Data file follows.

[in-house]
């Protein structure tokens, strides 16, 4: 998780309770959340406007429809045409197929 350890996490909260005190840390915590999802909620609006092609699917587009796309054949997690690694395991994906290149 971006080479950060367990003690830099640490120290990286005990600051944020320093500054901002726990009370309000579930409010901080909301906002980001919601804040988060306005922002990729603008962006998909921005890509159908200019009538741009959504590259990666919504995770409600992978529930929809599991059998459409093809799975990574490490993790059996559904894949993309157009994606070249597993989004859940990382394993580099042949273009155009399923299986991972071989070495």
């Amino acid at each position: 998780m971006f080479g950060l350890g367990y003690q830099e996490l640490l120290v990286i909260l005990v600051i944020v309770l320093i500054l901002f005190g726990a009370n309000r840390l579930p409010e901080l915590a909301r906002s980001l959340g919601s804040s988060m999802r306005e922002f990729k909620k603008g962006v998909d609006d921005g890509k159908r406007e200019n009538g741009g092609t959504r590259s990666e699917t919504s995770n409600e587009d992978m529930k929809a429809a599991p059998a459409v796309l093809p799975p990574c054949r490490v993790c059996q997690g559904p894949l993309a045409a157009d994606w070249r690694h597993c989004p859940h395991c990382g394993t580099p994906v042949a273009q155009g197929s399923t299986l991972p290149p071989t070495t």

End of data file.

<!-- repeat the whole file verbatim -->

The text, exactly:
[in-house]
């Protein structure tokens, strides 16, 4: 998780309770959340406007429809045409197929 350890996490909260005190840390915590999802909620609006092609699917587009796309054949997690690694395991994906290149 971006080479950060367990003690830099640490120290990286005990600051944020320093500054901002726990009370309000579930409010901080909301906002980001919601804040988060306005922002990729603008962006998909921005890509159908200019009538741009959504590259990666919504995770409600992978529930929809599991059998459409093809799975990574490490993790059996559904894949993309157009994606070249597993989004859940990382394993580099042949273009155009399923299986991972071989070495």
């Amino acid at each position: 998780m971006f080479g950060l350890g367990y003690q830099e996490l640490l120290v990286i909260l005990v600051i944020v309770l320093i500054l901002f005190g726990a009370n309000r840390l579930p409010e901080l915590a909301r906002s980001l959340g919601s804040s988060m999802r306005e922002f990729k909620k603008g962006v998909d609006d921005g890509k159908r406007e200019n009538g741009g092609t959504r590259s990666e699917t919504s995770n409600e587009d992978m529930k929809a429809a599991p059998a459409v796309l093809p799975p990574c054949r490490v993790c059996q997690g559904p894949l993309a045409a157009d994606w070249r690694h597993c989004p859940h395991c990382g394993t580099p994906v042949a273009q155009g197929s399923t299986l991972p290149p071989t070495t």